By Ben Durbin
Monday 22 September 2014
Picture the scene. You’re a headteacher faced with a persistent problem: year 6 boys running in the corridors. You’ve tried everything, and none of it worked.
But never fear: you’ve read the manuals and you know the drill. Reaching into your desk drawer, with the flourish of a well-trained professional, you pull out your Self-Improvement Gizmo and your Collaboration Widget (affectionately known as Sizigmo and The Cow to their friends).
Switching on both devices, they begin to whirr reassuringly. Red and blue lights flash in hypnotic, intersecting patterns, and it’s only the sound of the phone ringing that awakens you from your trance.
Sigizmo and The Cow
It’s the friendly headteacher from the secondary school across town. “Thank Sigizmo!” you cry, and begin grilling your friend on how they cope with athletically-minded pupils. And the reply you get is inspired – speed cameras in the corridors – brilliant! But potentially complicated and expensive to implement.
No sooner have you put the phone down and it rings again. This time it’s your chair of governors, who has recently joined twitter. Only that morning she had been participating in an impassioned debate on the merits of high-tech versus low-tech solutions to speeding pupils. It turns out that the majority of the participants had found traditional traffic calming measures (corridor monitors , speed humps, chicanes) to be much more effective.
Mulling over this fresh revelation, you type ‘corridor behaviour’ into Google and find a whole panoply of blogs and discussion forums. Clicking through page after page the most common solution seems to be giving pupils iPads. Sadly, in most cases these were shiny new iPads, substantially thinner and lighter than earlier models, and therefore of limited effectiveness in impeding corridor progress.
Finally, head spinning, you arrange a coffee with one of your educational suppliers, hoping for an off-the-shelf solution. The smartly-suited man nods sagely as you share your woes, before revealing a glossy brochure promoting the latest innovations in school footwear: concrete shoes. Available in three stylish designs (dove grey, stormy black and winter ash) they claim to achieve a 100 per cent reduction in pupil pace, come with a lifetime guarantee, and have a near-perfect safety record.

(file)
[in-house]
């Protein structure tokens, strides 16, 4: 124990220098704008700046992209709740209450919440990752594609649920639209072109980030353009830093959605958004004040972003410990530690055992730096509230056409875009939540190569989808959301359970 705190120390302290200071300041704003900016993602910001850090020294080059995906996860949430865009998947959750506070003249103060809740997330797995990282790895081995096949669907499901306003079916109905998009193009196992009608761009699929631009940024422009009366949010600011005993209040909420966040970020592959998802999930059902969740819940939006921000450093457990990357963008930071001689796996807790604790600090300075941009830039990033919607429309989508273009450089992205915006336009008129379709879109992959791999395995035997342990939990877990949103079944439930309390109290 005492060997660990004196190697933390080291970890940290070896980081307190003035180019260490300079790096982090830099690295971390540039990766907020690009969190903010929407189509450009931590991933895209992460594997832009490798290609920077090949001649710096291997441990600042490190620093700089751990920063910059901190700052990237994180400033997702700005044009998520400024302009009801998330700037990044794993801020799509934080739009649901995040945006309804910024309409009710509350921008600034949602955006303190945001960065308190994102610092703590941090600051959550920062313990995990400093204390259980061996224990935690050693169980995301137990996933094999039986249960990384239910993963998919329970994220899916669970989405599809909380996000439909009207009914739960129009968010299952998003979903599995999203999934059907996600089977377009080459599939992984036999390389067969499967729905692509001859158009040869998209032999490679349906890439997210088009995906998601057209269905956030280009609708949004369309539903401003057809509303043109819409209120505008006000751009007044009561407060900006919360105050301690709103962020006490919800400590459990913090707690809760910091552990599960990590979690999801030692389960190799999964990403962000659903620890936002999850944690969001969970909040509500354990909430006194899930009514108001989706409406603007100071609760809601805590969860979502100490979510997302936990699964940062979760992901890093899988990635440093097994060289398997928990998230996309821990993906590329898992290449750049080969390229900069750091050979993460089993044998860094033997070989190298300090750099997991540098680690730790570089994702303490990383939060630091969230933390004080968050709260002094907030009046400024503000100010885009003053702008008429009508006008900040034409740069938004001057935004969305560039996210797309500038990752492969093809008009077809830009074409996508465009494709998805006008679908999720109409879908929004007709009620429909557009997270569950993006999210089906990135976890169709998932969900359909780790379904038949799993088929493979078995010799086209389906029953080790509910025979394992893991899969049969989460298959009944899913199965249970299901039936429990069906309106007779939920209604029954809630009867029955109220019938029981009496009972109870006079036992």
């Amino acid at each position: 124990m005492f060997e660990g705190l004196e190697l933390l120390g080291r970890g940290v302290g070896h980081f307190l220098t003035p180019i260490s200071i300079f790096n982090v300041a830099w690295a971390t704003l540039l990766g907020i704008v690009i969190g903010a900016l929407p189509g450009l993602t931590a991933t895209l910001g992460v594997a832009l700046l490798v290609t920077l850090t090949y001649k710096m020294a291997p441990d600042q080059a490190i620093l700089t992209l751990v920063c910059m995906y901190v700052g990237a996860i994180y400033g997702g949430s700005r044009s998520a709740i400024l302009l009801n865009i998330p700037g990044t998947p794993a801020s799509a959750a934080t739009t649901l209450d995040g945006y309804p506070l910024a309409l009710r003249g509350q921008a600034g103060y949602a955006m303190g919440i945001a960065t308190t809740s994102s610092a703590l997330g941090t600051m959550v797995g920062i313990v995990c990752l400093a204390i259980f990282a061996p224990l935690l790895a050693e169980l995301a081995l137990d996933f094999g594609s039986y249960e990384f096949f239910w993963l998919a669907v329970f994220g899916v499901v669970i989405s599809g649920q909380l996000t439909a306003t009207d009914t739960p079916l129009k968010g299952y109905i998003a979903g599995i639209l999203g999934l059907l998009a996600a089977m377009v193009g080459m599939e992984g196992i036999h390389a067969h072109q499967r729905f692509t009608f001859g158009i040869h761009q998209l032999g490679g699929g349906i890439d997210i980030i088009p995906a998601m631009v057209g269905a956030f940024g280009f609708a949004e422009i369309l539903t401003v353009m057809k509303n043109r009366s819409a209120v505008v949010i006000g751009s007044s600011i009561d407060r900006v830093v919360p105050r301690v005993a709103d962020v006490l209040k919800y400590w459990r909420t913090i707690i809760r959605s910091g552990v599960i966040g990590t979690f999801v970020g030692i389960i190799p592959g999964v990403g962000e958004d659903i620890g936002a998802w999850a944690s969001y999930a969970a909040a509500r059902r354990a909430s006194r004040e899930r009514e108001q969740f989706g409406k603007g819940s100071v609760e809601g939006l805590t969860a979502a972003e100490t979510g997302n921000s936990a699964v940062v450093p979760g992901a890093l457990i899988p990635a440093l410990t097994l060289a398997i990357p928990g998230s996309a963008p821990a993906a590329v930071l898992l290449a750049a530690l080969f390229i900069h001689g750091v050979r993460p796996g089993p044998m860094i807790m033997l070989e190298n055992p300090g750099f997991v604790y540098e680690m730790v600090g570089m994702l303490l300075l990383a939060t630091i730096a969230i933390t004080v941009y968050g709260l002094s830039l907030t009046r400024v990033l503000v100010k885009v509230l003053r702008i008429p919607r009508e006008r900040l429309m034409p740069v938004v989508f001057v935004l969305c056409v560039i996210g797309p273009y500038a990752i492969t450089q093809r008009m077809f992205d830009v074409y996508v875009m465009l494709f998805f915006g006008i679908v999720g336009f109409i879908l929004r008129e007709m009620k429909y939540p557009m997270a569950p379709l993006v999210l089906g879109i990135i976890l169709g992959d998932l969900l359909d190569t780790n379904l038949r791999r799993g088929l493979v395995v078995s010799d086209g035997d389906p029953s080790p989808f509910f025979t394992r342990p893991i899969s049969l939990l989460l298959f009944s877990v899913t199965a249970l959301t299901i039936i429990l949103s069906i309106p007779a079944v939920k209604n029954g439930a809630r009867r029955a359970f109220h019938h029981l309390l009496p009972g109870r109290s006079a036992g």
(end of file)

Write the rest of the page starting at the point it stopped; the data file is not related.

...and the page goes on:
As soon as it’s polite, you make your excuses and leave bewildered. There are so many ideas, some showing promise, some clearly bonkers. If only there was a straightforward way to tell them all apart.
If only there was a more systematic, objective way to capture the collective knowledge and experiences of all the other schools who have faced similar problems to you. Not just the ones you know about, or who write popular blogs, but a representative national picture. And if only there were established ways to differentiate, without bias (commercial, cognitive or otherwise), between solutions that only worked in one school and those that worked in a hundred. If only there were mechanisms in place to mediate, organise and critically appraise the abundant offerings of your trusted allies, Sigizmo and The Cow.
Happily there is an answer: research. Research at its best can serve as the lingua franca of a self-improving, collaborative school system. It’s not an imposition on professional judgement; not a coup by academics supplanting politicians, simply replacing one set of dictators with another. Rather, research represents a powerful means to facilitating the conversation between schools, ensuring that genuinely best practice (in each context) diffuses throughout the system, and wins out over whatever is most loudly-supported or well-financed.
Of course there are challenges: ensuring that research addresses issues that matter to teachers; making it easily available in a way that supports application to practice; embedding research-use into the systems and language of education (from the classroom to the DfE and everywhere in between); and developing stronger partnerships between researchers and educators. Myself and colleagues have written previously about many of these issues, most recently in a guest post for The Key.
And while it doesn’t take a research-informed profession to dismiss concrete shoes as ridiculous, most of the decisions faced by teachers and school leaders are much less black or white. So to achieve the full potential of an education system led by professional educators, research engagement is crucial.